The walkway up the hill is lined with prayer flags.
The stairs up to the temple.
The 108 chortens as seen from the temple. This is one of the best views of them.
Such wonderful wood work and painting.
Underneath the eaves of the roof is a row of painted animals.
We were most fortunate. When we came to the Druk Wangyal Lhakhang there was a very special Tibetan Buddhist ceremony going on inside the temple. We were able to enter and watch and listen. There was chanting, drums, and the blowing of the deep, long horns that the Tibetan Buddhists use. This was transporting, and felt like a scene from another time and place. It was led by a very senior lama, in his yellow robes. I wonder if it could have been His Holiness the Je Khenpo, the chief Abbot? We were not allowed to take photos inside the temple, so I am sorry that we could not show this to you.
I was able to photograph some paintings in a side room, though.
This shows, I think, holy spirits coming to bless this temple.
Here are the same spirits, blowing their horns, while a procession of lamas walks around the floor-plan of the temple.
Dancers, I think, celebrating the opening of the temple.
Afterward we walked down the flag-lined walkway to return to our car and head down the hills back to Thimphu.
We stopped and got some apples on the way down the hill.
Water Wheel Prayer Wheel
Next we stopped to look at one of the prayer wheels we saw on the drive up.
I wanted to get a closer look and take some photos.
Inside you could see a very large prayer wheel.
Tsa-tsas lined the walls of the prayer wheel.
The wheel was driven by the water flowing down this small stream. As long as there is water, the wheel would continue to put out its prayers and influence into the world (and into the tsa-tsas).
Below, another group of people selling fruit. Because we were on this arranged tour, I felt like this was as close as we ever got to ordinary Bhutanese people during this trip. Most of the time we were in a kind of packaged environment and situation. We enjoyed the tour and our guide very much, but it can be great to get out on your own. We were not able to do this on this trip.
Now the city is laid out below us.
We make a couple more stops to see Bhutan arts and crafts.
We stopped briefly and saw a woman working on a hand loom. This is one of the most basic forms of weaving. This is a slow process, though.
Weaving holds a special place in Bhutanese society as an income-generating source to supplement the agricultural income for rural people. Weaving is done always by women.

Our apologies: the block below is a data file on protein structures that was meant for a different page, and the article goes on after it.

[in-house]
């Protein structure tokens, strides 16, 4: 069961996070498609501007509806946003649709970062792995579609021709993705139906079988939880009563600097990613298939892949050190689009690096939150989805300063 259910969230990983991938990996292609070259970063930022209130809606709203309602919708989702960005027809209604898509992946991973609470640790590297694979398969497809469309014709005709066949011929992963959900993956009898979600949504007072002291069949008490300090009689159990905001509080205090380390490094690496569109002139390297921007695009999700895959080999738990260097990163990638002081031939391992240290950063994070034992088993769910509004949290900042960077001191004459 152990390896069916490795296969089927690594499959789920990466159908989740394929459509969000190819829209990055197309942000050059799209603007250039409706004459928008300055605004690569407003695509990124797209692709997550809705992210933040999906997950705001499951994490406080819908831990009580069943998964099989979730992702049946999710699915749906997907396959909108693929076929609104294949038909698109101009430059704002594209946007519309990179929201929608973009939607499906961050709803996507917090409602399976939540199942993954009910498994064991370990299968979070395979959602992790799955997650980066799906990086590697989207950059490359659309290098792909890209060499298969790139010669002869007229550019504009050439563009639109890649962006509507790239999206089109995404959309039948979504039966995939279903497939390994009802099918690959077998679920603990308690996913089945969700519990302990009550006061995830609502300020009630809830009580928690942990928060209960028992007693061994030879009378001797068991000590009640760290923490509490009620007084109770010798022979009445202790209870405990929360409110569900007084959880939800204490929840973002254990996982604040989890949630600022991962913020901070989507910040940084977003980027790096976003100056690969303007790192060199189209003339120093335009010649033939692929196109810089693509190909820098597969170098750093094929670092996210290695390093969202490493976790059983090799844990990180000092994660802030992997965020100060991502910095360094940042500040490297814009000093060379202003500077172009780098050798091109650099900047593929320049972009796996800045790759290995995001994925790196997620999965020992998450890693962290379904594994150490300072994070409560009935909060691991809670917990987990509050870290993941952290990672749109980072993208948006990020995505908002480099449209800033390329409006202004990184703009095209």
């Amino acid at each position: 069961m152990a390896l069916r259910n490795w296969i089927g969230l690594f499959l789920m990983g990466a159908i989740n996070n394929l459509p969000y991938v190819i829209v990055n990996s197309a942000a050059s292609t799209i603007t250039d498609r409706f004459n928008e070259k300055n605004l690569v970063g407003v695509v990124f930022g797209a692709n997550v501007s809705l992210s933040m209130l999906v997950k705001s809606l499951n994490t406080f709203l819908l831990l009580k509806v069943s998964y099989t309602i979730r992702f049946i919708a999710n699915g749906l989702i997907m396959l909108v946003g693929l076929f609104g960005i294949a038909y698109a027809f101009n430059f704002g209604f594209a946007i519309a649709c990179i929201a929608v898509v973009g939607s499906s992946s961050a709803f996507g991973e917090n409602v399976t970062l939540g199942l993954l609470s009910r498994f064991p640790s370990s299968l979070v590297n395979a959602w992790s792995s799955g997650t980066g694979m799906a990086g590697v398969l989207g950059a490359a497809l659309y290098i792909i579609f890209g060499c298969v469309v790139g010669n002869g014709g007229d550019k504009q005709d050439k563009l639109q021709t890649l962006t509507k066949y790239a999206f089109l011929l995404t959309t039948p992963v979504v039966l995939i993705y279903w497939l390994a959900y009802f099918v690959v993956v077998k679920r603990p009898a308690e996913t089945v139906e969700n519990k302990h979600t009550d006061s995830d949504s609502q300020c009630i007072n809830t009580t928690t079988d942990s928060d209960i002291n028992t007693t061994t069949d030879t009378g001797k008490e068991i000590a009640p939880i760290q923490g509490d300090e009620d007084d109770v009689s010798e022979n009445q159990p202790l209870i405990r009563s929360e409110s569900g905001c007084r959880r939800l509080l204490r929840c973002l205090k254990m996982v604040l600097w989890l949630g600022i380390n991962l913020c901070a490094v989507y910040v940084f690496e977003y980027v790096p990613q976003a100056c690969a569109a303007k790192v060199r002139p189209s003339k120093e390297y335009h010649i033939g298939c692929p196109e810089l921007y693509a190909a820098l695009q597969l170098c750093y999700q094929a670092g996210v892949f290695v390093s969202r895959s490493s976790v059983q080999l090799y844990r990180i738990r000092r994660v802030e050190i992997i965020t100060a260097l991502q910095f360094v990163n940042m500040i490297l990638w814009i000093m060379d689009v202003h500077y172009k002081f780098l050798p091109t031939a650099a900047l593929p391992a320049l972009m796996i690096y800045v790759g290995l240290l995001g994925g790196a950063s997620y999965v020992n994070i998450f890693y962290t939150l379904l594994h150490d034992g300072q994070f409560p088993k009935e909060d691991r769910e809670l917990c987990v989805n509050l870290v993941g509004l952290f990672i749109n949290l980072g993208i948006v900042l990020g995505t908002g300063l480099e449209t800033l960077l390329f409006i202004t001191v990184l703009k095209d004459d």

Silversmith, Troe ko
Next we visited the Royal Bhutanese Silversmith.
In Bhutan, products made from gold and silver are made both for religious and secular use. Religious items include all ritual objects, such as offering cups, vases, plates, bowls, butter-lamps, short and long trumpets and so on. Those within the secular use category include all ornaments and containers such as brooches, necklaces, bracelets, bangles, earrings, finger rings, betel nut containers and others.
A master silversmith is known as Troe ko Lopen. At the Royal Silversmith, I think most were master craftsmen. All were men. The best silversmiths in the country were probably trained by the Royal Court Smith. The training period is 4 – 6 years. Their work environment is mainly outside, I think where they have the best light.
The initial item will be made by casting or metal fabrication. Then the final decorative work starts by using a torch to embed the item into tar, so that it is fixed in place. This gives the silversmith something that he can hold and work.
Here is a bowl. You can see the pattern starting to take form.
The way of working the silver is very basic, with a hammer and a punch.
Intricate designs are worked into the silver in this way.
Here is a partially finished box, probably for storing betel nut. You can see the intricate work shaping up.
These men are cleaning items that have been removed from the tar.
Sparks shoot from the grinder as this smith works on a blade, probably an ornamental sword.
Next on our agenda is a trip to the Memorial Chorten.
The Memorial Chorten, also known as the Thimphu Chorten, is located on Doeboom Lam in the central part of the city. The chorten, built in 1974 to honor the 3rd King of Bhutan, Jigme Dorji Wangchuck (1928–1972), is a prominent landmark in the city, with its golden spires and bells. It is popularly known as “the most visible religious landmark in Bhutan.” It was consecrated by Dudjom Rinpoche, a prominent tulku (an honorary title given to a recognized reincarnated Lama) of the Nyingmapa order of Tibetan Buddhism.
This chorten is unlike other chortens as it does not enshrine the mortal remains of the King. Only the King’s photo in a ceremonial dress adorns a hall in the ground floor. When he was alive, the King wanted to build “a chorten to represent the mind of the Buddha.” This is it.
When we entered the Memorial Chorten there were many people here, including a number of Tibetan Buddhist monks dressed in dark red robes, and many prayer flags. All the prayer flags indicate that this is a special day. I am not sure what this was.
Here is a good photo of the Chorten.
To the left of the entrance is a building housing five large prayer wheels.
Many elderly people are sitting here near the wheels. Some of them are keeping the wheels turning and putting out their beneficial influence to all sentient beings.
Mainly women are in the hall with the prayer wheels.